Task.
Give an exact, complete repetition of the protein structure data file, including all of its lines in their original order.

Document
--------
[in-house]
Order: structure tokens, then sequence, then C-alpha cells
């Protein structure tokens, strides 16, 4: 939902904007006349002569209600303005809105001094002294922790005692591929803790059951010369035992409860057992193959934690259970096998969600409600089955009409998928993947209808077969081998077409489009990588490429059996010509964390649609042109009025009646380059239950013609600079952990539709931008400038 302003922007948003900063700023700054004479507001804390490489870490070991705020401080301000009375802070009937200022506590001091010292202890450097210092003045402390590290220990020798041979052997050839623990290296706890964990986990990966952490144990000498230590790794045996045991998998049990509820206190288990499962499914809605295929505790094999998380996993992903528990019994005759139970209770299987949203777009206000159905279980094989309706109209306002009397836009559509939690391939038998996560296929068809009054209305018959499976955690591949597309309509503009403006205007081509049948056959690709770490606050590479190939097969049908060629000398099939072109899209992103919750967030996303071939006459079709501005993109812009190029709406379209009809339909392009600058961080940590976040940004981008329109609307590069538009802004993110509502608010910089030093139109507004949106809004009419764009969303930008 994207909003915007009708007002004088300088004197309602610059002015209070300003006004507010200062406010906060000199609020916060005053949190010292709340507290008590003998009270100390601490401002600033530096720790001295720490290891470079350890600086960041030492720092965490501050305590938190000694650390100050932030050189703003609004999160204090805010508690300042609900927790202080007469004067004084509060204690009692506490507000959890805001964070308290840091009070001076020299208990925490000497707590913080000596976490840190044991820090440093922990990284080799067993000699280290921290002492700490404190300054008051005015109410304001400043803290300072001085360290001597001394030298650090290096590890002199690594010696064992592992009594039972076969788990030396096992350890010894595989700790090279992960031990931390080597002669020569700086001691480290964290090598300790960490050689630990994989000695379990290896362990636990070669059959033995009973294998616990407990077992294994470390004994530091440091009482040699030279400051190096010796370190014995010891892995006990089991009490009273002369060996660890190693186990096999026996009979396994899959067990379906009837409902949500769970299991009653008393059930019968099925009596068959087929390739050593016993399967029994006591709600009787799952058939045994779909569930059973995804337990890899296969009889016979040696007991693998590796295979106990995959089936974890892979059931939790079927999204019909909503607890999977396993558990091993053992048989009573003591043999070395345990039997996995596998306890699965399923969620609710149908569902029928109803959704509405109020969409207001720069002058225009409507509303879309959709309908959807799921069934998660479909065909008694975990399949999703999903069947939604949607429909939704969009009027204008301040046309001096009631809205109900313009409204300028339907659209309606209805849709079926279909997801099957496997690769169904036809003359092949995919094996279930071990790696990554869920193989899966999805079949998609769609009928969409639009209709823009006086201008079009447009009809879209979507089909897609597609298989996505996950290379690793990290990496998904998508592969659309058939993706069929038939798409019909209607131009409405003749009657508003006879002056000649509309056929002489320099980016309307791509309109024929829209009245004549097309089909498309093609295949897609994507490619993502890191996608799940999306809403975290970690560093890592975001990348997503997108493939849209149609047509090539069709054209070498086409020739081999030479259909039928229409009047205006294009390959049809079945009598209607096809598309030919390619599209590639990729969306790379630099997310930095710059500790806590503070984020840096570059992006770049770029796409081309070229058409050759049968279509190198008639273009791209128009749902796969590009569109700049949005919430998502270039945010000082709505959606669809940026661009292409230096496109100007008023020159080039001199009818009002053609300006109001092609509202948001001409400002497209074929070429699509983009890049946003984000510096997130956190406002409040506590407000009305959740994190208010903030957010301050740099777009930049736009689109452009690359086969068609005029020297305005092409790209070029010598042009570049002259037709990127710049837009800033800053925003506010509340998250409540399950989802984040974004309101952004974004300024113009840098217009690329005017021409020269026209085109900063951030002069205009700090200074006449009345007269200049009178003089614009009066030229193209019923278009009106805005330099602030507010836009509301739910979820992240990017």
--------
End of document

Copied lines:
[in-house]
Order: structure tokens, then sequence, then C-alpha cells
């Protein structure tokens, strides 16, 4: 939902904007006349002569209600303005809105001094002294922790005692591929803790059951010369035992409860057992193959934690259970096998969600409600089955009409998928993947209808077969081998077409489009990588490429059996010509964390649609042109009025009646380059239950013609600079952990539709931008400038 302003922007948003900063700023700054004479507001804390490489870490070991705020401080301000009375802070009937200022506590001091010292202890450097210092003045402390590290220990020798041979052997050839623990290296706890964990986990990966952490144990000498230590790794045996045991998998049990509820206190288990499962499914809605295929505790094999998380996993992903528990019994005759139970209770299987949203777009206000159905279980094989309706109209306002009397836009559509939690391939038998996560296929068809009054209305018959499976955690591949597309309509503009403006205007081509049948056959690709770490606050590479190939097969049908060629000398099939072109899209992103919750967030996303071939006459079709501005993109812009190029709406379209009809339909392009600058961080940590976040940004981008329109609307590069538009802004993110509502608010910089030093139109507004949106809004009419764009969303930008 994207909003915007009708007002004088300088004197309602610059002015209070300003006004507010200062406010906060000199609020916060005053949190010292709340507290008590003998009270100390601490401002600033530096720790001295720490290891470079350890600086960041030492720092965490501050305590938190000694650390100050932030050189703003609004999160204090805010508690300042609900927790202080007469004067004084509060204690009692506490507000959890805001964070308290840091009070001076020299208990925490000497707590913080000596976490840190044991820090440093922990990284080799067993000699280290921290002492700490404190300054008051005015109410304001400043803290300072001085360290001597001394030298650090290096590890002199690594010696064992592992009594039972076969788990030396096992350890010894595989700790090279992960031990931390080597002669020569700086001691480290964290090598300790960490050689630990994989000695379990290896362990636990070669059959033995009973294998616990407990077992294994470390004994530091440091009482040699030279400051190096010796370190014995010891892995006990089991009490009273002369060996660890190693186990096999026996009979396994899959067990379906009837409902949500769970299991009653008393059930019968099925009596068959087929390739050593016993399967029994006591709600009787799952058939045994779909569930059973995804337990890899296969009889016979040696007991693998590796295979106990995959089936974890892979059931939790079927999204019909909503607890999977396993558990091993053992048989009573003591043999070395345990039997996995596998306890699965399923969620609710149908569902029928109803959704509405109020969409207001720069002058225009409507509303879309959709309908959807799921069934998660479909065909008694975990399949999703999903069947939604949607429909939704969009009027204008301040046309001096009631809205109900313009409204300028339907659209309606209805849709079926279909997801099957496997690769169904036809003359092949995919094996279930071990790696990554869920193989899966999805079949998609769609009928969409639009209709823009006086201008079009447009009809879209979507089909897609597609298989996505996950290379690793990290990496998904998508592969659309058939993706069929038939798409019909209607131009409405003749009657508003006879002056000649509309056929002489320099980016309307791509309109024929829209009245004549097309089909498309093609295949897609994507490619993502890191996608799940999306809403975290970690560093890592975001990348997503997108493939849209149609047509090539069709054209070498086409020739081999030479259909039928229409009047205006294009390959049809079945009598209607096809598309030919390619599209590639990729969306790379630099997310930095710059500790806590503070984020840096570059992006770049770029796409081309070229058409050759049968279509190198008639273009791209128009749902796969590009569109700049949005919430998502270039945010000082709505959606669809940026661009292409230096496109100007008023020159080039001199009818009002053609300006109001092609509202948001001409400002497209074929070429699509983009890049946003984000510096997130956190406002409040506590407000009305959740994190208010903030957010301050740099777009930049736009689109452009690359086969068609005029020297305005092409790209070029010598042009570049002259037709990127710049837009800033800053925003506010509340998250409540399950989802984040974004309101952004974004300024113009840098217009690329005017021409020269026209085109900063951030002069205009700090200074006449009345007269200049009178003089614009009066030229193209019923278009009106805005330099602030507010836009509301739910979820992240990017």